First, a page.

Overall ‘Lungs’ is best described as transcending. It blends its creators influences of everything from classic pop (Kate Bush is often cited as a predecessor) to gospel music, and if the closing ‘bonus’ track (a cover of ‘You’ve Got The Love’) is to be believed, dance music. Forthcoming single ‘Rabbit Heart (Raise It Up)’, with it’s gentle yet striking harp parts sounds exotic whereas the already ubiquitous ‘Kiss With A Fist’ is a rocky blues number like Jack White used to write before he started messing around with bagpipes. There’s many touchstones here (fans of Guillemots ‘Through The Windowpane’ will probably enjoy this for it’s orchestral splendour) but overall there’s nothing that this album sounds exactly like, as is its beauty.
Overall it’s hard to pick out highlights from this album as it works so well as a whole. At the same time it’s not impenetrable and there’s plenty that could and has worked as a single. ‘Dog Days Are Over’ is a fantastic example of this. It opens the record, yet as a stand-alone single is a triumph in itself. ‘My Boy Builds Coffins’ due to it’s subject matter should come off as some deliberate attempt at quirky, but as it’s delivered with such gusto it’s captivating. This brings us to our favourite song here, ‘Howl’. Only four seconds over what is traditionally considered to be the perfect length of a pop song it’s stunning in its depth and builds spectacularly to a euphoric climax.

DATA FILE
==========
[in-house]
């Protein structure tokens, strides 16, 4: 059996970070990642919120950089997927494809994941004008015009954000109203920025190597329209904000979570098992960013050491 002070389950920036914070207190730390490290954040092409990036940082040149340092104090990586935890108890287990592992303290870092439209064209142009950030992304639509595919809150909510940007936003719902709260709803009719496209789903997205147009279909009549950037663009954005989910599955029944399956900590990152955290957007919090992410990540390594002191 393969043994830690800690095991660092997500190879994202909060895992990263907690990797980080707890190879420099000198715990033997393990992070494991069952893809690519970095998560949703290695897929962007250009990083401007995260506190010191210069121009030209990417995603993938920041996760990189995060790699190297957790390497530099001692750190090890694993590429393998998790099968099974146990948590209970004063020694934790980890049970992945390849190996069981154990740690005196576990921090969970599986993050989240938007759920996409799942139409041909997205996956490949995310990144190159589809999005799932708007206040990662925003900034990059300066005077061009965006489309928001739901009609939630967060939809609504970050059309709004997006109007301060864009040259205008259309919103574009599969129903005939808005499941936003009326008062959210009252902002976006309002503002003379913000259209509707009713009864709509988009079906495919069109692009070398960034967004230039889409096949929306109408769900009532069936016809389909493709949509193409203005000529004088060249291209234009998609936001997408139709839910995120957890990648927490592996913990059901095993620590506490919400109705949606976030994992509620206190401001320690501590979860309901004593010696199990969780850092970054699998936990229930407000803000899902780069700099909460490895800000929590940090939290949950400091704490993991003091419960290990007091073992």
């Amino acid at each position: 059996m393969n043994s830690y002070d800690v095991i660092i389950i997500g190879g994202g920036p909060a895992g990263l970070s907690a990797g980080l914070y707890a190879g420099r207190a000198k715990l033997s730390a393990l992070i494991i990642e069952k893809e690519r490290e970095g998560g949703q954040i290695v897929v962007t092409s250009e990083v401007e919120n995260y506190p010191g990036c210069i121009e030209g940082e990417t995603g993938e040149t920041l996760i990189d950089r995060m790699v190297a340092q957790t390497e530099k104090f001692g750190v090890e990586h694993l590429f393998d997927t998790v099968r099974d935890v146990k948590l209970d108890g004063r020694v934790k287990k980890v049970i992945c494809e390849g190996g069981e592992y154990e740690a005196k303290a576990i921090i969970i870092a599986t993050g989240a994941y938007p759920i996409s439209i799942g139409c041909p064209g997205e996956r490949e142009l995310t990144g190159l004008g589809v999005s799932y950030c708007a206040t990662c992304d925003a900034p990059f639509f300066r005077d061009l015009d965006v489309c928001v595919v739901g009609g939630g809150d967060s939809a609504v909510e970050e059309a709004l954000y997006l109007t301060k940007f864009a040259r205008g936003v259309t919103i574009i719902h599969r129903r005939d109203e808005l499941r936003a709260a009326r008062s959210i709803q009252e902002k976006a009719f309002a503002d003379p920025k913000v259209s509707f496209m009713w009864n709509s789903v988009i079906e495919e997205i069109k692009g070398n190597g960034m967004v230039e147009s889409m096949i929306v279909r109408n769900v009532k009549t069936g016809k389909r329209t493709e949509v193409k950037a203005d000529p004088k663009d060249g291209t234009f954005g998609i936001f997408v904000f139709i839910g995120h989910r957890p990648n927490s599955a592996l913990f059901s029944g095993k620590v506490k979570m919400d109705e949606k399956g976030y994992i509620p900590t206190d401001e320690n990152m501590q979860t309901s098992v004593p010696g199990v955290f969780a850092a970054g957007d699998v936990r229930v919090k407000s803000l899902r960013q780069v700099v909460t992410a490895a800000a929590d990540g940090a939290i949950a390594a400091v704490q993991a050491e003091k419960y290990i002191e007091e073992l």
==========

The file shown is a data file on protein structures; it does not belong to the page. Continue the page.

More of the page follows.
Not helped by the fact that the album is called ‘Lungs’, more has been made of Florence Welch’s voice than any other aspect of the music. And yes, her voice is stunning but if this were to be the only attraction to the music then this would not be the record that it is. Her cast of supporting musicians, The Machine that is, all pull more than the weight of mere session players. A solo artist Florence may be, but there’s some great musicianship on display here and it more than compliments the delicate, yet powerful arrangements.
‘Lungs’ isn’t a record for everyone, it needs to be said. Those who favour a more stripped down, or ‘lo-fi’ approach will more than likely baulk at the shiny epic-ness of this. It’s understandable, but this is their loss. We’re sure that Florence and the Machine will live up to the expectations thrust upon them, and with this only being the debut album there’s still time for Ms Welch to get even better.
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And all proceeds will go to Intensive Care Society COVID-19 Fund.
Her swansong performance for the ‘High As Hope’ run is just as hypnotic and emotive as her first.